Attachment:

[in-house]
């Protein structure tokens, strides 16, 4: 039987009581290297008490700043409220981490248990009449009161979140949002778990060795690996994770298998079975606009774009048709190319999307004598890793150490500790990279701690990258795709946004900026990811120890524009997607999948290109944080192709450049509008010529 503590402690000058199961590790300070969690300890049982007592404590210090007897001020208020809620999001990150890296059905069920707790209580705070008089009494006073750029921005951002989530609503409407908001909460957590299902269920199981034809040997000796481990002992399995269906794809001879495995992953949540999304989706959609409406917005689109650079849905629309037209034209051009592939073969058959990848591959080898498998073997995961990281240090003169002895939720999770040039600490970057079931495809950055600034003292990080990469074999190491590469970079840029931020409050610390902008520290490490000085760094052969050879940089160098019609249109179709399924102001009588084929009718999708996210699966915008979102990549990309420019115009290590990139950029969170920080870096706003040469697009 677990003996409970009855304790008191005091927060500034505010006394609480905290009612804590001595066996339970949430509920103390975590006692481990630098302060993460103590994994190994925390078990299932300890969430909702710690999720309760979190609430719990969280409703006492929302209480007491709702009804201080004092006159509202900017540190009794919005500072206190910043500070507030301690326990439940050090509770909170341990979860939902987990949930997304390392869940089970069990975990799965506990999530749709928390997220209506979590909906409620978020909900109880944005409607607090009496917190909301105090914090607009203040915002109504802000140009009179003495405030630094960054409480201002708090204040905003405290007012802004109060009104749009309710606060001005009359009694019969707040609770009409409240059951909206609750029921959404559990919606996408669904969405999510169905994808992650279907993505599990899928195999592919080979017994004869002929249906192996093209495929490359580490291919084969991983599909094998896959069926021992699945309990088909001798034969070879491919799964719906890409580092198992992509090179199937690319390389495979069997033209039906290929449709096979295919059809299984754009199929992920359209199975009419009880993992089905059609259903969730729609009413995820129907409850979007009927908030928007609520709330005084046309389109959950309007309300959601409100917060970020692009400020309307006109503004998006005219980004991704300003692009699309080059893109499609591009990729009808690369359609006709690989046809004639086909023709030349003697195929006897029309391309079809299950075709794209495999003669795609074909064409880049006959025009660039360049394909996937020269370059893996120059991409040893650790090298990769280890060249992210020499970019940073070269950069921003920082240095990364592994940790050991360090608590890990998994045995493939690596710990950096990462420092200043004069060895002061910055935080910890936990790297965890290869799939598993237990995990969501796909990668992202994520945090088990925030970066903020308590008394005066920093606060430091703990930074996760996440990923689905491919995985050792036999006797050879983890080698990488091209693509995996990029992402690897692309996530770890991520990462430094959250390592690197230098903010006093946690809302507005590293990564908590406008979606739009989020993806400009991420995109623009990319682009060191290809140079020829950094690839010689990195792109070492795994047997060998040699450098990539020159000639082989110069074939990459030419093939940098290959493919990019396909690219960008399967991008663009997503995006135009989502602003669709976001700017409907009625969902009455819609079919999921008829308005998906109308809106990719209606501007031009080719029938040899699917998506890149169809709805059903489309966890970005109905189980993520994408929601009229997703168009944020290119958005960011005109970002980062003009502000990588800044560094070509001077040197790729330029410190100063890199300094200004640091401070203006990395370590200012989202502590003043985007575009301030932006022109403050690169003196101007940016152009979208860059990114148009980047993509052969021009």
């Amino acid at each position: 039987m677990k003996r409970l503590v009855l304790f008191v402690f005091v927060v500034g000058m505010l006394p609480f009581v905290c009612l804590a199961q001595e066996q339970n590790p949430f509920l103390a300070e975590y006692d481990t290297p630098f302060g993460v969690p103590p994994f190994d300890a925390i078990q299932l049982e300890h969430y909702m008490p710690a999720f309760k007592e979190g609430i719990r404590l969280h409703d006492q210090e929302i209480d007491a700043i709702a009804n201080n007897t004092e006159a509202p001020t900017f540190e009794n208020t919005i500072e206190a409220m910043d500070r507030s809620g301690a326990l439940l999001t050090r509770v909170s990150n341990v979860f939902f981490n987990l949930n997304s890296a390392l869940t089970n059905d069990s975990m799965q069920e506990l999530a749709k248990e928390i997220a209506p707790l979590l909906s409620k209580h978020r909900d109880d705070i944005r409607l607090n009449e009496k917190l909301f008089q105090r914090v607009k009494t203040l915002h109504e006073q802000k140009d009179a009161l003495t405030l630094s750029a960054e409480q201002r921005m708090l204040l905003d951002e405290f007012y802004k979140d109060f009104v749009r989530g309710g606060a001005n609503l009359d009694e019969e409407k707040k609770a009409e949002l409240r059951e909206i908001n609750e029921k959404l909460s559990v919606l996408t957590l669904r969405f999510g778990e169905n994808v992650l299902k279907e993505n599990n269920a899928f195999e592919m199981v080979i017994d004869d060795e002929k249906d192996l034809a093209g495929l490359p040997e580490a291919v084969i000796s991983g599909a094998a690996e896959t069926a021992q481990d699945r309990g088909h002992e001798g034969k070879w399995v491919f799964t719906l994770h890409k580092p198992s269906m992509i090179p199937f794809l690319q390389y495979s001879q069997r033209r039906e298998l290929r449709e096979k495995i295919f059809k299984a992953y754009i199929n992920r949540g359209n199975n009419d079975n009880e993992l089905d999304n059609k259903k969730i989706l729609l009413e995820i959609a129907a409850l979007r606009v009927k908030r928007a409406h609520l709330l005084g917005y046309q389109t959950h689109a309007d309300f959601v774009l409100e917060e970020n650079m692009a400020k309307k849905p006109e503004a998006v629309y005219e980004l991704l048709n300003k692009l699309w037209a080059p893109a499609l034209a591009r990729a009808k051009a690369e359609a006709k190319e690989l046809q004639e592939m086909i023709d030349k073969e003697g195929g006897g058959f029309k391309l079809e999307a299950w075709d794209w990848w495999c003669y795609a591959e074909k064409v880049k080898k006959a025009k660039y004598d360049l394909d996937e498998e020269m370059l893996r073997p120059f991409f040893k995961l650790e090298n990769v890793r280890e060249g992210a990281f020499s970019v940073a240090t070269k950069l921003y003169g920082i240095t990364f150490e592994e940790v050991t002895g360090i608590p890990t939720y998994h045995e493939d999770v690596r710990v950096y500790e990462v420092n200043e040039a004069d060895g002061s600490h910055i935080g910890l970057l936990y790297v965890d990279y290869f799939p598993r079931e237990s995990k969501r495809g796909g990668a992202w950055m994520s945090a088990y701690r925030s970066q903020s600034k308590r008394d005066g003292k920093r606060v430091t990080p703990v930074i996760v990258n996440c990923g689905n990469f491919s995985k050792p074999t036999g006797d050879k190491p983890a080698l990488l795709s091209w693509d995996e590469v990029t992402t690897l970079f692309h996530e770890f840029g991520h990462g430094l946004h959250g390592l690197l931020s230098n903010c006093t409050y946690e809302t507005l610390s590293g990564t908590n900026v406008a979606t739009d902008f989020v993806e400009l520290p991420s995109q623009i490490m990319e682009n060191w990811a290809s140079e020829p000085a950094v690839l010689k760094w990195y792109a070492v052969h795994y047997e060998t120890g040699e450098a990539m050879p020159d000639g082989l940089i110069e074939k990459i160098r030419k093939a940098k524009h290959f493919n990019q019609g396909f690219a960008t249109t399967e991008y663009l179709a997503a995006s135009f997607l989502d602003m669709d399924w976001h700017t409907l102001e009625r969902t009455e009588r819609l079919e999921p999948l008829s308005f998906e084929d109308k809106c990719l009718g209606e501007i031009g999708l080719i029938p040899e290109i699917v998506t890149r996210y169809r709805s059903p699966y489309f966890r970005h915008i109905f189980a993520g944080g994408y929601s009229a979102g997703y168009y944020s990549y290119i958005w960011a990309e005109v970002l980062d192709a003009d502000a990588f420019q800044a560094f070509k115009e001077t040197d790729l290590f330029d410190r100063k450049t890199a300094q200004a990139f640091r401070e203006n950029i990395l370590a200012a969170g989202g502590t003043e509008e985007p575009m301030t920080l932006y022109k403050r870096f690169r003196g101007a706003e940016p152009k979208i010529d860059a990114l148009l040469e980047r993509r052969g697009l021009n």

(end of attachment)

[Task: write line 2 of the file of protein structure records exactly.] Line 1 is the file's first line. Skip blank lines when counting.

């Protein structure tokens, strides 16, 4: 039987009581290297008490700043409220981490248990009449009161979140949002778990060795690996994770298998079975606009774009048709190319999307004598890793150490500790990279701690990258795709946004900026990811120890524009997607999948290109944080192709450049509008010529 503590402690000058199961590790300070969690300890049982007592404590210090007897001020208020809620999001990150890296059905069920707790209580705070008089009494006073750029921005951002989530609503409407908001909460957590299902269920199981034809040997000796481990002992399995269906794809001879495995992953949540999304989706959609409406917005689109650079849905629309037209034209051009592939073969058959990848591959080898498998073997995961990281240090003169002895939720999770040039600490970057079931495809950055600034003292990080990469074999190491590469970079840029931020409050610390902008520290490490000085760094052969050879940089160098019609249109179709399924102001009588084929009718999708996210699966915008979102990549990309420019115009290590990139950029969170920080870096706003040469697009 677990003996409970009855304790008191005091927060500034505010006394609480905290009612804590001595066996339970949430509920103390975590006692481990630098302060993460103590994994190994925390078990299932300890969430909702710690999720309760979190609430719990969280409703006492929302209480007491709702009804201080004092006159509202900017540190009794919005500072206190910043500070507030301690326990439940050090509770909170341990979860939902987990949930997304390392869940089970069990975990799965506990999530749709928390997220209506979590909906409620978020909900109880944005409607607090009496917190909301105090914090607009203040915002109504802000140009009179003495405030630094960054409480201002708090204040905003405290007012802004109060009104749009309710606060001005009359009694019969707040609770009409409240059951909206609750029921959404559990919606996408669904969405999510169905994808992650279907993505599990899928195999592919080979017994004869002929249906192996093209495929490359580490291919084969991983599909094998896959069926021992699945309990088909001798034969070879491919799964719906890409580092198992992509090179199937690319390389495979069997033209039906290929449709096979295919059809299984754009199929992920359209199975009419009880993992089905059609259903969730729609009413995820129907409850979007009927908030928007609520709330005084046309389109959950309007309300959601409100917060970020692009400020309307006109503004998006005219980004991704300003692009699309080059893109499609591009990729009808690369359609006709690989046809004639086909023709030349003697195929006897029309391309079809299950075709794209495999003669795609074909064409880049006959025009660039360049394909996937020269370059893996120059991409040893650790090298990769280890060249992210020499970019940073070269950069921003920082240095990364592994940790050991360090608590890990998994045995493939690596710990950096990462420092200043004069060895002061910055935080910890936990790297965890290869799939598993237990995990969501796909990668992202994520945090088990925030970066903020308590008394005066920093606060430091703990930074996760996440990923689905491919995985050792036999006797050879983890080698990488091209693509995996990029992402690897692309996530770890991520990462430094959250390592690197230098903010006093946690809302507005590293990564908590406008979606739009989020993806400009991420995109623009990319682009060191290809140079020829950094690839010689990195792109070492795994047997060998040699450098990539020159000639082989110069074939990459030419093939940098290959493919990019396909690219960008399967991008663009997503995006135009989502602003669709976001700017409907009625969902009455819609079919999921008829308005998906109308809106990719209606501007031009080719029938040899699917998506890149169809709805059903489309966890970005109905189980993520994408929601009229997703168009944020290119958005960011005109970002980062003009502000990588800044560094070509001077040197790729330029410190100063890199300094200004640091401070203006990395370590200012989202502590003043985007575009301030932006022109403050690169003196101007940016152009979208860059990114148009980047993509052969021009």